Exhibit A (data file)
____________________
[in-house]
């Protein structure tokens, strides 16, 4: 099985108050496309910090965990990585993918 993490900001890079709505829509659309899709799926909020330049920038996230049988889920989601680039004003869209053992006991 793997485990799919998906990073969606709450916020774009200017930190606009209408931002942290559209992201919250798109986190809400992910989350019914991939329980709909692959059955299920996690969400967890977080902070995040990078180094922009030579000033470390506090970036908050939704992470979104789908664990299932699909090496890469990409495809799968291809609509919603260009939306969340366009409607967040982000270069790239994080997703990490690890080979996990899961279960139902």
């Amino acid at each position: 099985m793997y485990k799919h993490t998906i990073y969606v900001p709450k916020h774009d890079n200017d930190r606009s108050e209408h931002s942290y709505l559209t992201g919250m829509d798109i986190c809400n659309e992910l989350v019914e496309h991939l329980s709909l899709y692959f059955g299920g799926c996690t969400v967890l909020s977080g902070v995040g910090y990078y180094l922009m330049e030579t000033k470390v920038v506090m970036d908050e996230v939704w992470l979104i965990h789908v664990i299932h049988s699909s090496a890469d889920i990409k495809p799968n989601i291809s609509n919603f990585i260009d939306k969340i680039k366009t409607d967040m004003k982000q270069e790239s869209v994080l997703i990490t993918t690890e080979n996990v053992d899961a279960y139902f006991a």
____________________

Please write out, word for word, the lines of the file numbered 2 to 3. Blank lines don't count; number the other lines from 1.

């Protein structure tokens, strides 16, 4: 099985108050496309910090965990990585993918 993490900001890079709505829509659309899709799926909020330049920038996230049988889920989601680039004003869209053992006991 793997485990799919998906990073969606709450916020774009200017930190606009209408931002942290559209992201919250798109986190809400992910989350019914991939329980709909692959059955299920996690969400967890977080902070995040990078180094922009030579000033470390506090970036908050939704992470979104789908664990299932699909090496890469990409495809799968291809609509919603260009939306969340366009409607967040982000270069790239994080997703990490690890080979996990899961279960139902």
């Amino acid at each position: 099985m793997y485990k799919h993490t998906i990073y969606v900001p709450k916020h774009d890079n200017d930190r606009s108050e209408h931002s942290y709505l559209t992201g919250m829509d798109i986190c809400n659309e992910l989350v019914e496309h991939l329980s709909l899709y692959f059955g299920g799926c996690t969400v967890l909020s977080g902070v995040g910090y990078y180094l922009m330049e030579t000033k470390v920038v506090m970036d908050e996230v939704w992470l979104i965990h789908v664990i299932h049988s699909s090496a890469d889920i990409k495809p799968n989601i291809s609509n919603f990585i260009d939306k969340i680039k366009t409607d967040m004003k982000q270069e790239s869209v994080l997703i990490t993918t690890e080979n996990v053992d899961a279960y139902f006991a």